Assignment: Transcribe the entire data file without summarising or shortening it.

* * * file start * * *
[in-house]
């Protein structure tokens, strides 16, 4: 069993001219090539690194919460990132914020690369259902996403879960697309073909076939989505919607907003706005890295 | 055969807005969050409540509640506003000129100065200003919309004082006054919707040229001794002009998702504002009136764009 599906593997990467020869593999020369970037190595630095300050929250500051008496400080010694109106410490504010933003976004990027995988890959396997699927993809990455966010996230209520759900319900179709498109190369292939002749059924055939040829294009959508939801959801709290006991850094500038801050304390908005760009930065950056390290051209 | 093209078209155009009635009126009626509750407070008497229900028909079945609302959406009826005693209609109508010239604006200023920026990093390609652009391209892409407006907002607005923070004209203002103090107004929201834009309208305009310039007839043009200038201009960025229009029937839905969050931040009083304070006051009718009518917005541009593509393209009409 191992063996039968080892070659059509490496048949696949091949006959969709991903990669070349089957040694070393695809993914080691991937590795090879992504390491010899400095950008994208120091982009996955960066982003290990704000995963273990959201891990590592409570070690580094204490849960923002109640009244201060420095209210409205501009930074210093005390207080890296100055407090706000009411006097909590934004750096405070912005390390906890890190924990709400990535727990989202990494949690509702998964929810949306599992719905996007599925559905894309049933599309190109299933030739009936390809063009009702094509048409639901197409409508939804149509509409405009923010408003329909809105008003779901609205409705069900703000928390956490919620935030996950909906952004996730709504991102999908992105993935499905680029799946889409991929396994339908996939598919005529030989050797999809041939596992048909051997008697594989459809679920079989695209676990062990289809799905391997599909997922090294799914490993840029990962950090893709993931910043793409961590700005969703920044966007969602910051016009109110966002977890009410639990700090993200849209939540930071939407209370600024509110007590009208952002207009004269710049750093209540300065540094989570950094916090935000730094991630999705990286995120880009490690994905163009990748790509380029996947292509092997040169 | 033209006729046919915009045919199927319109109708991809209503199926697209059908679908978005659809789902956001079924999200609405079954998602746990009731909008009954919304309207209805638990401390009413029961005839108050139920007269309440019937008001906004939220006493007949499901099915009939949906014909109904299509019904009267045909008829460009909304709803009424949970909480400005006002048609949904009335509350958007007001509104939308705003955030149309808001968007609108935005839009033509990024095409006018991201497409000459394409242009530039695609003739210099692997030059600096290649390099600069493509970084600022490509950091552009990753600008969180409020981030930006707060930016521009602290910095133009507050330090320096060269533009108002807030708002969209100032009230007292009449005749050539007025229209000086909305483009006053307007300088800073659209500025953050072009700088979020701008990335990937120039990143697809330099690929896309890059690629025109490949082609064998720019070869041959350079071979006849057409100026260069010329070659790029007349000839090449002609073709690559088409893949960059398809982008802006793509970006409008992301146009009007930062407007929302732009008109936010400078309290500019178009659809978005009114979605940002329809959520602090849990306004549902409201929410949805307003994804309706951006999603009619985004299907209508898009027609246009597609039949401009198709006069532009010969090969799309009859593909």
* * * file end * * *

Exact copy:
[in-house]
């Protein structure tokens, strides 16, 4: 069993001219090539690194919460990132914020690369259902996403879960697309073909076939989505919607907003706005890295 | 055969807005969050409540509640506003000129100065200003919309004082006054919707040229001794002009998702504002009136764009 599906593997990467020869593999020369970037190595630095300050929250500051008496400080010694109106410490504010933003976004990027995988890959396997699927993809990455966010996230209520759900319900179709498109190369292939002749059924055939040829294009959508939801959801709290006991850094500038801050304390908005760009930065950056390290051209 | 093209078209155009009635009126009626509750407070008497229900028909079945609302959406009826005693209609109508010239604006200023920026990093390609652009391209892409407006907002607005923070004209203002103090107004929201834009309208305009310039007839043009200038201009960025229009029937839905969050931040009083304070006051009718009518917005541009593509393209009409 191992063996039968080892070659059509490496048949696949091949006959969709991903990669070349089957040694070393695809993914080691991937590795090879992504390491010899400095950008994208120091982009996955960066982003290990704000995963273990959201891990590592409570070690580094204490849960923002109640009244201060420095209210409205501009930074210093005390207080890296100055407090706000009411006097909590934004750096405070912005390390906890890190924990709400990535727990989202990494949690509702998964929810949306599992719905996007599925559905894309049933599309190109299933030739009936390809063009009702094509048409639901197409409508939804149509509409405009923010408003329909809105008003779901609205409705069900703000928390956490919620935030996950909906952004996730709504991102999908992105993935499905680029799946889409991929396994339908996939598919005529030989050797999809041939596992048909051997008697594989459809679920079989695209676990062990289809799905391997599909997922090294799914490993840029990962950090893709993931910043793409961590700005969703920044966007969602910051016009109110966002977890009410639990700090993200849209939540930071939407209370600024509110007590009208952002207009004269710049750093209540300065540094989570950094916090935000730094991630999705990286995120880009490690994905163009990748790509380029996947292509092997040169 | 033209006729046919915009045919199927319109109708991809209503199926697209059908679908978005659809789902956001079924999200609405079954998602746990009731909008009954919304309207209805638990401390009413029961005839108050139920007269309440019937008001906004939220006493007949499901099915009939949906014909109904299509019904009267045909008829460009909304709803009424949970909480400005006002048609949904009335509350958007007001509104939308705003955030149309808001968007609108935005839009033509990024095409006018991201497409000459394409242009530039695609003739210099692997030059600096290649390099600069493509970084600022490509950091552009990753600008969180409020981030930006707060930016521009602290910095133009507050330090320096060269533009108002807030708002969209100032009230007292009449005749050539007025229209000086909305483009006053307007300088800073659209500025953050072009700088979020701008990335990937120039990143697809330099690929896309890059690629025109490949082609064998720019070869041959350079071979006849057409100026260069010329070659790029007349000839090449002609073709690559088409893949960059398809982008802006793509970006409008992301146009009007930062407007929302732009008109936010400078309290500019178009659809978005009114979605940002329809959520602090849990306004549902409201929410949805307003994804309706951006999603009619985004299907209508898009027609246009597609039949401009198709006069532009010969090969799309009859593909």